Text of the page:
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Denny Allen retires as Olympic Center GM

May 4, 2018
By ANDY FLYNN - Editor ( , Lake Placid News

LAKE PLACID - The Allens have left the building.

After 50 years of working at Lake Placid's Olympic arenas, there will be no more Mr. Allen in charge.

Olympic Center General Manager Denny Allen, 63, retired last week from the state Olympic Regional Development Authority. Sitting in the Herb Brooks Arena's 1980 Rink on Friday, April 20, a week before his last day on the job, Allen reflected on his years of service and his family's contributions to the community.

Article Photos

Olympic Center General Manager Denny Allen poses in the Herb Brooks Arena on Friday, April 20, a week before his retirement.
(News photo — Andy Flynn)

"I'm healthy, my family's healthy, and it seems like a good time (to retire)," he said. "I'll take advantage of some free time to do some things in this community that I like to do: hiking and skiing and skating, that type of stuff."

Allen grew up in Lake Placid, a 1972 Lake Placid High School graduate and son of Bob and Gloria Allen. Gloria was a nursing professional, working at the Lake Placid General Hospital and Placid Memorial Hospital and volunteering her nursing services at major sporting events. Bob worked for the town of North Elba for 25 years and managed the Olympic Arena with the North Elba Park District from 1967 until his retirement in 1981.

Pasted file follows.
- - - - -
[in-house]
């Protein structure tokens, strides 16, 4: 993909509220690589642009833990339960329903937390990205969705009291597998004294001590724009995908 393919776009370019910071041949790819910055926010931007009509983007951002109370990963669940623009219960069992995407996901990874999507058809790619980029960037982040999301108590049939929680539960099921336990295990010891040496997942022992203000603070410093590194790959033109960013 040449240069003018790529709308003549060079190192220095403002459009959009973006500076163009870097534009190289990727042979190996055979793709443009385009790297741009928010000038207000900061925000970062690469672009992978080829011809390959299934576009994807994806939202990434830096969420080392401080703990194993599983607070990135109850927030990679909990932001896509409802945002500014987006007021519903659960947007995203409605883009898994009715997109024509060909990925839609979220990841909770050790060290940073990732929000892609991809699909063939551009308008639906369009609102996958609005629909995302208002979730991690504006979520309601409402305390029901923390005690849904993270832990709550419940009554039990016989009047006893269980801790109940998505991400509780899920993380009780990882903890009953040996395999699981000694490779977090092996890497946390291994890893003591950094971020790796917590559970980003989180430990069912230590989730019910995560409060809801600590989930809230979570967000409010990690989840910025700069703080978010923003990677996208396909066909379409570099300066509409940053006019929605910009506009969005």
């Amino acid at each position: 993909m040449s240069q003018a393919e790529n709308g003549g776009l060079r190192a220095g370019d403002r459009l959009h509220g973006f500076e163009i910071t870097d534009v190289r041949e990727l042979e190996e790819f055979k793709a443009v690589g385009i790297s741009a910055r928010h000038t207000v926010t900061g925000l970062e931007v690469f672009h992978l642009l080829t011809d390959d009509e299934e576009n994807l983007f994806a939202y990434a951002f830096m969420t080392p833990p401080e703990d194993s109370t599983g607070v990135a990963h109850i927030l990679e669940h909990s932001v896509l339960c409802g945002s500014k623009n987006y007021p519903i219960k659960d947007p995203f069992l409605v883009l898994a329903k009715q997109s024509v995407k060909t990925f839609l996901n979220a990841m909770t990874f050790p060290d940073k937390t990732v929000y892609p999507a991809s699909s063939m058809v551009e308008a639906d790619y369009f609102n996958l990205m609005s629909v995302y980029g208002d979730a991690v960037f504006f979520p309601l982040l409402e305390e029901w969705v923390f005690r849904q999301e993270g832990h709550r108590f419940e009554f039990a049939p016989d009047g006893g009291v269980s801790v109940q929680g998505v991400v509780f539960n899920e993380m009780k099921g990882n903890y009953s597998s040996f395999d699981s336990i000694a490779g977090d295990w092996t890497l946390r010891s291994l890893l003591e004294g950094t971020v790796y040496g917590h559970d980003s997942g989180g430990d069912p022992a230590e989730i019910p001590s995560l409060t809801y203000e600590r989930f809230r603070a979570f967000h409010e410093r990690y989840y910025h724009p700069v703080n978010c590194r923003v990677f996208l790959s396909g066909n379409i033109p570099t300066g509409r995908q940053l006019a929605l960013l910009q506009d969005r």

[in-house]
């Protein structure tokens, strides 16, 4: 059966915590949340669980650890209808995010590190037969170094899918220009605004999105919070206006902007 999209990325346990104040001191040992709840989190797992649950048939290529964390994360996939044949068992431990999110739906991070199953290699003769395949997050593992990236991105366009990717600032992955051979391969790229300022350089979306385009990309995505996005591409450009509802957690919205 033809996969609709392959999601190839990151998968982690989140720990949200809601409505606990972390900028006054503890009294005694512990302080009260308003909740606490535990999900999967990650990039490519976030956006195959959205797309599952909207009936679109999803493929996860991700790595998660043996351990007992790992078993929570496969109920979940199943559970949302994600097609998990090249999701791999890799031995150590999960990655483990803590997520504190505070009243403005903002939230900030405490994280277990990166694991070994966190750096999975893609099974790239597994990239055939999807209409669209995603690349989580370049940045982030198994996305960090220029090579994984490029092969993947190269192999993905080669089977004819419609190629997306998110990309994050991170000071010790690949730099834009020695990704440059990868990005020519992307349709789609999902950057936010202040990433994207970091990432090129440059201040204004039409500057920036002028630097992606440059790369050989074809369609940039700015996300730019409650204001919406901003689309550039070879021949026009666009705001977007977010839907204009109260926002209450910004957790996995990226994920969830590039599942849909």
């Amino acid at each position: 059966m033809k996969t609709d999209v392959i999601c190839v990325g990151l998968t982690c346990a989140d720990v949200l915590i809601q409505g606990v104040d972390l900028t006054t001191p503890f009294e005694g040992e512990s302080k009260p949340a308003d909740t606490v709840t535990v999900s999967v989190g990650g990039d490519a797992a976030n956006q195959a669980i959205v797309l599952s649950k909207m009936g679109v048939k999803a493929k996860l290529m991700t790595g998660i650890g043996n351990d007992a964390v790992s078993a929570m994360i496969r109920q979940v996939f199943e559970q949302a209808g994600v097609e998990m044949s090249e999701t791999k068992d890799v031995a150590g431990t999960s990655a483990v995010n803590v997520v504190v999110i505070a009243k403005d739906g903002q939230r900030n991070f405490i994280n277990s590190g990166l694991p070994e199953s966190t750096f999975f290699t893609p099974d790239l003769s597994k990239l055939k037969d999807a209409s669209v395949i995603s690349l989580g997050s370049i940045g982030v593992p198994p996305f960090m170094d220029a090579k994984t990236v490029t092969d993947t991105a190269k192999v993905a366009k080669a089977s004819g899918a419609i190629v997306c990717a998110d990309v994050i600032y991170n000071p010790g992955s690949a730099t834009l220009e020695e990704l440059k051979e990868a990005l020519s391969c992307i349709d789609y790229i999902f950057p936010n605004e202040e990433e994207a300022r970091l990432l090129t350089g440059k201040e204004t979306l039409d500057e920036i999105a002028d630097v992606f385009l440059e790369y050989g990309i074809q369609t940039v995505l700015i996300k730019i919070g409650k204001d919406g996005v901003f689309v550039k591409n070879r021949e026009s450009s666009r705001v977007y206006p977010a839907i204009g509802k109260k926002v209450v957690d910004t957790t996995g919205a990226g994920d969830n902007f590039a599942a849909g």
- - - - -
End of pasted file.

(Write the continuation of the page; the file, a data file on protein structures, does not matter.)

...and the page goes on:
The transition of Allens at the Olympic Center was seamless. When Bob retired, Denny had already been working there as director of operations for the Park District and was lucky enough to be hired by ORDA when the state took over management of the Olympic venues from the town in 1982. Not every arena employee was hired by the state.

Denny was uniquely qualified to help ORDA and the community of Lake Placid build their post-Olympic future after the 1980 games. Not only was he a local boy, but sports venue management was in his blood.

Early on, Robert Dennis Allen would not take his father's first name.

"My mother decided," he said.

Gloria's father's name was Dennis, and her son would become Dennis as well, or Denny for short.

Denny played sports in high school, notably hockey and was a member of the Blue Bombers championship hockey team in 1970, coached by Ray Pratt. He was popular, being voted king of the LPHS Winter Carnival with queen Karen Preston in February 1972. And at graduation, he received the first Bud Colby Memorial Trophy for outstanding contributions to all sports.

Graduating in 1977 from St. Lawrence University with a bachelor's degree in sociology, Denny decided to return home to Lake Placid. He tried a few things before ORDA hired him in 1982. He worked for Roger P. Kennedy General Contracting and did some carpentry work at the new federal prison in Ray Brook, which was used as the Olympic Village for athletes during the 1980 Winter Olympics.

In August 1978, his old hockey coach, Ray Pratt, was the sports director for the Lake Placid Olympic Organizing Committee and hired him in the events department as the administrative assistant for the ice sports: ice hockey, figure skating, bobsledding, speedskating and luge.

"That was when I first really got a good taste of what it's like to be in the event business, the planning and the thought that has to go into putting on events," Denny said.

During the 1980 Winter Olympics, Denny was the manager of the speedskating oval. After the Olympics, he worked briefly at the federal prison as a prison guard, "and decided that wasn't quite my forte," he said.